The hot cold plate was used as a measure of thermal nociceptive responsivity (Woolfe and MacDonald 1944; Bennett and Xie 1988; Le Bars et al. 2001). The apparatus consisted of a circular, temperature-controlled plate, enclosed with a transparent cylinder. At each time, the animal was habituated to the apparatus for 2 consecutive days before being tested the following day. On habituation days, the animal was placed on the room-temperature plate for 2 min, then returned to its’ home-cage. On testing day, the plate was first set to hot (52 °C), the animal was placed inside, and latency to react was recorded. The animal was immediately removed from the plate and returned to its home-cage once it reacted. The animal was then left undisturbed for >1 h, following which the same process was repeated with the plate set to cold (2 °C). Greater latency to react was indicative of increased thermal nociceptive thresholds.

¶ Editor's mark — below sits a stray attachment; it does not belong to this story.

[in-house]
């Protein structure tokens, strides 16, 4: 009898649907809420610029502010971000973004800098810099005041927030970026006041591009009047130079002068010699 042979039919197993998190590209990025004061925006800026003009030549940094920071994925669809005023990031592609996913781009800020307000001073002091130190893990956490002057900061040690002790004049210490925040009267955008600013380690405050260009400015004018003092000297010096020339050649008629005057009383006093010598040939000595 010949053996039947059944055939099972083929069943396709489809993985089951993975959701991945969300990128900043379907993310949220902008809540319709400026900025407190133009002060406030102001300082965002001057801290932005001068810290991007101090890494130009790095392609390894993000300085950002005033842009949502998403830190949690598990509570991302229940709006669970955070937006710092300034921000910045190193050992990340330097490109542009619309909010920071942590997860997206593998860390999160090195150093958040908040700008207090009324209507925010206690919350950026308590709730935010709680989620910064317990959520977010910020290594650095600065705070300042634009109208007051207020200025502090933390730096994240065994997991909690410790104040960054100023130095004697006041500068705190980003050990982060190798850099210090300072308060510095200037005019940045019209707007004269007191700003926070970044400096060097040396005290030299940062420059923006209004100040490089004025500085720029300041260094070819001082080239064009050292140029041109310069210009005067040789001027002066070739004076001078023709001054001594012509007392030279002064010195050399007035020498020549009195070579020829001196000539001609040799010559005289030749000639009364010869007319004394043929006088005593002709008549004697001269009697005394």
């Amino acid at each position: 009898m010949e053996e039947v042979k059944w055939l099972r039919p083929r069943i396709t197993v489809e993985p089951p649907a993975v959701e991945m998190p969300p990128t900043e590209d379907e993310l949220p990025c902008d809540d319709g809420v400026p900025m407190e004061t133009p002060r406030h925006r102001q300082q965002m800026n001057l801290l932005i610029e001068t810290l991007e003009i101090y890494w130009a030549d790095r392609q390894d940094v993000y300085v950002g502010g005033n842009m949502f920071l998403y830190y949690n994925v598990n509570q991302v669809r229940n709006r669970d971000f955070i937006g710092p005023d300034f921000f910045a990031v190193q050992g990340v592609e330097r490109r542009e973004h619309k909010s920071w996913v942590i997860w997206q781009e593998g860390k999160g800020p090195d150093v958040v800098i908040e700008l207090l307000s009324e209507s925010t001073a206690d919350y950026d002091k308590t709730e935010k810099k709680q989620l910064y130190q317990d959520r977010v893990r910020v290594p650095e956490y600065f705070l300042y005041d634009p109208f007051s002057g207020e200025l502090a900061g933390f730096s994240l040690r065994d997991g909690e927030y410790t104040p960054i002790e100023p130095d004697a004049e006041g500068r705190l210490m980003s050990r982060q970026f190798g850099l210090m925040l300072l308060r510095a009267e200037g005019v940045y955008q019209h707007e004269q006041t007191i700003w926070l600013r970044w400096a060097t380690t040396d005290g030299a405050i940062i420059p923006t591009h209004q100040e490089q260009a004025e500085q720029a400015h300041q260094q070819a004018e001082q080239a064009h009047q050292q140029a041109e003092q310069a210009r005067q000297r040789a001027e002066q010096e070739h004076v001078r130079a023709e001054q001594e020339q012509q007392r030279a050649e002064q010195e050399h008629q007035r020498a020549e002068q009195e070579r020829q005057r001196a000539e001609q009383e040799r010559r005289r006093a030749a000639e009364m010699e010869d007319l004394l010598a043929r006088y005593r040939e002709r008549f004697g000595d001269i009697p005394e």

Note: The content above has been extracted from a research article, so it may not display correctly.



Q&A
Please log in to submit your questions online.
Your question will be posted on the Bio-101 website. We will send your questions to the authors of this protocol and Bio-protocol community members who are experienced with this method. you will be informed using the email address associated with your Bio-protocol account.



We use cookies on this site to enhance your user experience. By using our website, you are agreeing to allow the storage of cookies on your computer.